It would've been standard practice to get rid of bodies as quickly as possible, (so the mass grave idea is probably correct,) so the site would've been one that was easy to dig (not near tree roots) and not near a water supply that the army would've needed to use for their horses and men. It should've come to light when the houses were built as the depth would've been less than 6ft down, (men were tired and not wanting to waste energy and time) so I don't think the site has been built on even now.

I love the outside of the Old Stone House- such pretty colours in the stone.

Kat Mortensen said...

This is all going to come in very handy when I'm watching "Jeopardy", Pat. Excellent posts.


Junie Moon said...

I love your posts, simply and completely. You really make history and the associated geographical sites you visit truly interesting.

Unknown said...

Pat, they should compile all your posts on New York and make it into a book...it's so informative and interesting to read. I'll be reading them all over when I do go there :P

Judy said...

Another interesting piece of history!

cherie said...

accountes like this always give me the shivers...to think that so much was sacrificed before we could enjoy this life in complete bliss..

jeanne said...

Pat, I am so interested in your last two posts. Our freedom is more precious when we remember the many lives that were lost fighting for this country to be free. Our history is amazing when you think of the sacrifices that were made. We need to thank God every day for the life we live in America. It seems like so many are trying to bring us down.

I am looking forward to tomorrow's post.


Willow said...

What a fascinating way to learn history! This is the best!

black eyed susans kitchen said...

Hi Pat, It boggles my mind, that I was taught history for too many years in school, and not once did they touch on this subject. They taught a little about the Indians (Native Americans) who lived on Long Island before us, but when it came to our country's history, this was not included, and it was so important and interesting. Perhaps they will make this era of Brooklyn into a movie and then we will all know about it. I have been hoping that they will come out with another Adams-esque documentary and this would make a good one. In the meantime, I am fascinated by this story and can't wait to read the 3rd installment.
♥, Susan

GailO said...

What a fantastic post! I know I have seen a couple of these markers but never really thought twice about them...shame on me! I love history...

Beverly said...

Pat, this is one of my favorite posts ever. Honestly, you have taught me so much, and I love every post.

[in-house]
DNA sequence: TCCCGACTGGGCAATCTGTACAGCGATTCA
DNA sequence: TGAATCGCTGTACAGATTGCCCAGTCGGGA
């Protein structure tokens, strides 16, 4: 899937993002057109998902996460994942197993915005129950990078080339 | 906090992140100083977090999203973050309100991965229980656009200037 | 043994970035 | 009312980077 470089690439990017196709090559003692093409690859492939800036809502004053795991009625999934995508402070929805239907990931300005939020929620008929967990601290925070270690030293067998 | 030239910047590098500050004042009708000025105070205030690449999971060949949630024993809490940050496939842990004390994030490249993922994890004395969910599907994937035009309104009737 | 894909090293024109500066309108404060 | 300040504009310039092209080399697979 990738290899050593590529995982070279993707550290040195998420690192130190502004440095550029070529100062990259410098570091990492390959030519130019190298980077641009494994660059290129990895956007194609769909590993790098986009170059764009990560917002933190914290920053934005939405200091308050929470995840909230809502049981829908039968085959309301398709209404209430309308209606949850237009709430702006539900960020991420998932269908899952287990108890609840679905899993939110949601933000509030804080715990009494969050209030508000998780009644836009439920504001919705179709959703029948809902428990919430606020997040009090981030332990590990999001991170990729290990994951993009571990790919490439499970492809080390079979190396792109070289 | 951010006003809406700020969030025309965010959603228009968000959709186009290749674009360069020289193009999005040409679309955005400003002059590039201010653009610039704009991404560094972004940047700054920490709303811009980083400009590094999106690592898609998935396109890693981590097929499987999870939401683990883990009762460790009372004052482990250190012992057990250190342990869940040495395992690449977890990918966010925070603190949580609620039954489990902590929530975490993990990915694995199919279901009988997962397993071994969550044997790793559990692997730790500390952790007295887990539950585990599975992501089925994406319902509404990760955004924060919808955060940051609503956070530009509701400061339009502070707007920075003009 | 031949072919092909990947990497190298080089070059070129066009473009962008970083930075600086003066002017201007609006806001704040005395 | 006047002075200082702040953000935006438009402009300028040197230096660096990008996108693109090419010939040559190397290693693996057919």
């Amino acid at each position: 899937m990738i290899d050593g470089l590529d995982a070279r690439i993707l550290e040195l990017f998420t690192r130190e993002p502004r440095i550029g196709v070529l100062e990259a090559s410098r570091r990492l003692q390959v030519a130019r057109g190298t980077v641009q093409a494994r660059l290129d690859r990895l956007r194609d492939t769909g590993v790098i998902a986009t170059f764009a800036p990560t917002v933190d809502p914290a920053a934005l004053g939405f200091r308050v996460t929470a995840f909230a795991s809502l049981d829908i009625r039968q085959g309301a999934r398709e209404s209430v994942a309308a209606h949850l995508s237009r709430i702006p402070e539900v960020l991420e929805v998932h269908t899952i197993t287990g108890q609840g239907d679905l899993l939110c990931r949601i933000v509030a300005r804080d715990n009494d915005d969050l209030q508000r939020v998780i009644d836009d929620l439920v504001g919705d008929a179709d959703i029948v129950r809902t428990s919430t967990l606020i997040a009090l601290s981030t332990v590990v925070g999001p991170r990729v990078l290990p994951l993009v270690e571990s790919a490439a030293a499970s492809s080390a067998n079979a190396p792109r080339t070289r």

I am going to be sharing this one with my husband.

I've been so busy at work, but I have missed you. How is your sweet Leo?

bARE-eYED sUN said...

following this series of posts with much interest. we've seen some of the placards and monuments yet never were curious enough to do the research.

its wonderful that you've done such a good job with it. the pictures are beautiful, and the narrative is captivating.

thank you once again. :-)


Tracy said...

Just amazing...and there's to be a part three! :o) That Old Stone House is so charming. It is sobering to consider what the founding fathers and early army did for our country... Yes, ought to be a tour guide, Pat! Happy Day ((HUGS))

Juliana said...

Nice...thank you fro sharing the history and the pictures...love it!

Unknown said...

Hi Pat,
I love the history of Brooklyn and New York. Your photographs are stunning, I especially love the one overlooking the city. I was just visiting blogs and thinking how lucky we are to be able to visit such beautiful places, teaching us things we would never know otherwise.

Thank you.


Claudia said...

This left me very moved and a reminder to take nothing for granted.

Anonymous said...

Dang, I was hoping you took ppart in the Dobos Torte Challenge! Oh well, still hoping maybe it shows up :) In any event, great reads about the Battle of Brooklyn!

On a Yankee front, I'm kind of glad they lost two to the Rangers, as I did not want to help out Boston in the WC race..LOL

Brenda said...

Another wonderful and enlightening post. (The photos are icing on the cake.)

Many of my ancestors fought in the Revolutionary War...among them, my great-great-great-great grandfather and SEVEN of his brothers.

I am so glad you are bringing the history of our great country alive, Pat. Everyone should read your meticulously-researched post.

Laura @ the shorehouse. said...

I can't believe how high up Battle Hill is (nor can I believe there is a "hill" in Brooklyn!)...very interesting to see the skyline from that vantage point. And...can I please live in the The Old Stone House? Even for a weekend? I love it!

Jim H said...

Thanks for the memories! As a child, my Father took us up the hill and to the monument where the Maryland 400 met their awful fate. He always said how important this battle was to final victory in the Revolutionary War. Thank you for bringing this perspective back to life!!!

Jim H

Willow said...

Thank you for your thoughts and prayers for our Los Angeles firemen. My nephew is on a strike team right now.

aliceinparis said...

How moving.I had no idea. Thanks for sharing all this!

steviewren said...

I love it that you took photos of all these historic spots. That old stone house is breathtaking.